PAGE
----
Despite the limitations, the findings of this study have important implications. This study, through its unique approach of user-led research, has highlighted the perceived needs and digital engagement patterns of users with chronic pain. Having a comprehensive understanding of the perceived needs and most frequented conversational paths of the users with chronic pain will help toward developing specific interventions, with improved product design and user experience. This could further help to study the effects of the interventions on a larger sample, with control groups (to account for effects such as regression to the mean), and to draw more generalizable conclusions. The study shows promising preliminary results for the use of AI in ameliorating mental health concerns among people with chronic pain. The findings suggest that digital interventions involving acceptance, CBT, and mindfulness-based therapies could be effective in meeting the needs, and could begin to bridge the gap between the demand for mental health support and the lack of adequate resources or personnel.
The findings of this retrospective study help in understanding the pervasive concerns and perceived needs of chronic pain users, and the patterns of their engagement and disengagement with the CBT-based AI mental health app Wysa. The results indicated clinically meaningful and significant improvements in the anxiety and depression scores of users with chronic pain. Though this study is limited by its retrospective design, it provides promising results for filling the gap within available treatments and supporting the needs of users with chronic pain through the use of digital mental health interventions.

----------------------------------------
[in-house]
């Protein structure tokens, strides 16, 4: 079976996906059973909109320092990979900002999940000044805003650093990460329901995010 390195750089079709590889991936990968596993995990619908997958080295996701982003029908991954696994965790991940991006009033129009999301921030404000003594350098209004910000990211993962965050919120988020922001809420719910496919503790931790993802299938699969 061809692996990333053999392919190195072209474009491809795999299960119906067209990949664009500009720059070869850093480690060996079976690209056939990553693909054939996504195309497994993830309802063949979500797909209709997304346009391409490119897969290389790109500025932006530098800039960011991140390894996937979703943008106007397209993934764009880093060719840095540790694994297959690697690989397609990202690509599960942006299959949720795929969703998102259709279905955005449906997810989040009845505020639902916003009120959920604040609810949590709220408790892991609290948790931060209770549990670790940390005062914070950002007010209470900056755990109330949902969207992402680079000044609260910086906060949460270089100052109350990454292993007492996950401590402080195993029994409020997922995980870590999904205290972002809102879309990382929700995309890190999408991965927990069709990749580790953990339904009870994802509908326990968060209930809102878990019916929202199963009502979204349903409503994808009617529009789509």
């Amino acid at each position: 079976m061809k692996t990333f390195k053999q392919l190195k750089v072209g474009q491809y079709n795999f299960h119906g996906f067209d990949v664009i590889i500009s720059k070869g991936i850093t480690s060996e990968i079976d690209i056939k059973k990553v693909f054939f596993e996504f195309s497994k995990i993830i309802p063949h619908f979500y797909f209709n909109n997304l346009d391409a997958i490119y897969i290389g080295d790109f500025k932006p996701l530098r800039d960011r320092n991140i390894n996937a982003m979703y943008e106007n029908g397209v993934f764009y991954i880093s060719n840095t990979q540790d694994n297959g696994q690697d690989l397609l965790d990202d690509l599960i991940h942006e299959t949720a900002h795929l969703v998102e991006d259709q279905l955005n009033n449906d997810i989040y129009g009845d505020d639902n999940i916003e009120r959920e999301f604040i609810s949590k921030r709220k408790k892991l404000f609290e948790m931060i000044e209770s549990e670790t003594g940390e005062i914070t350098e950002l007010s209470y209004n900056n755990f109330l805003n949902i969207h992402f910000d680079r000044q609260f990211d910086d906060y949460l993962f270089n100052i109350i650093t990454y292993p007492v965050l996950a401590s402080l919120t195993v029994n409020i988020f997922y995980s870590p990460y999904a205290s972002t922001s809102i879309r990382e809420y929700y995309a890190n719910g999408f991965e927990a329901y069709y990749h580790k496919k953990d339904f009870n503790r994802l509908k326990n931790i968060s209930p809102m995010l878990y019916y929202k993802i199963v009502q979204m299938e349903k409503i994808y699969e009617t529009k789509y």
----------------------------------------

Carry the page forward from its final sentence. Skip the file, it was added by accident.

Conflicts of Interest
CS and MK are employees of Wysa Inc and own equity in the company. SM has no conflict of interest to report.
- Goldberg DS, McGee SJ. Pain as a global public health priority. BMC Public Health 2011 Oct 06;11(1):770 [FREE Full text] [CrossRef] [Medline]
- Elzahaf RA, Tashani OA, Unsworth BA, Johnson MI. The prevalence of chronic pain with an analysis of countries with a Human Development Index less than 0.9: a systematic review without meta-analysis. Curr Med Res Opin 2012 Jul;28(7):1221-1229. [CrossRef] [Medline]
- Mills SE, Nicolson KP, Smith BH. Chronic pain: a review of its epidemiology and associated factors in population-based studies. Br J Anaesth 2019 Aug;123(2):e273-e283 [FREE Full text] [CrossRef] [Medline]
- Tunks ER, Crook J, Weir R. Epidemiology of chronic pain with psychological comorbidity: prevalence, risk, course, and prognosis. Can J Psychiatry 2008 Apr 01;53(4):224-234. [CrossRef] [Medline]
- Bair MJ, Robinson RL, Katon W, Kroenke K. Depression and pain comorbidity: a literature review. Arch Intern Med 2003 Nov 10;163(20):2433-2445. [CrossRef] [Medline]
- Brennan F, Lohman D, Gwyther L. Access to Pain Management as a Human Right. Am J Public Health 2019 Jan;109(1):61-65. [CrossRef]
- Becker WC, Dorflinger L, Edmond SN, Islam L, Heapy AA, Fraenkel L. Barriers and facilitators to use of non-pharmacological treatments in chronic pain. BMC Fam Pract 2017 Mar 20;18(1):41 [FREE Full text] [CrossRef] [Medline]
- Phillips CJ. The Cost and Burden of Chronic Pain. Rev Pain 2009 Jun;3(1):2-5 [FREE Full text] [CrossRef] [Medline]
- Hewitt S, Sephton R, Yeowell G. The Effectiveness of Digital Health Interventions in the Management of Musculoskeletal Conditions: Systematic Literature Review. J Med Internet Res 2020 Jun 05;22(6):e15617 [FREE Full text] [CrossRef] [Medline]
- Basavarajappa C, Chand PK. Digital Platforms for Mental Health-care Delivery. Indian J Psychol Med 2017;39(5):703-706 [FREE Full text] [CrossRef] [Medline]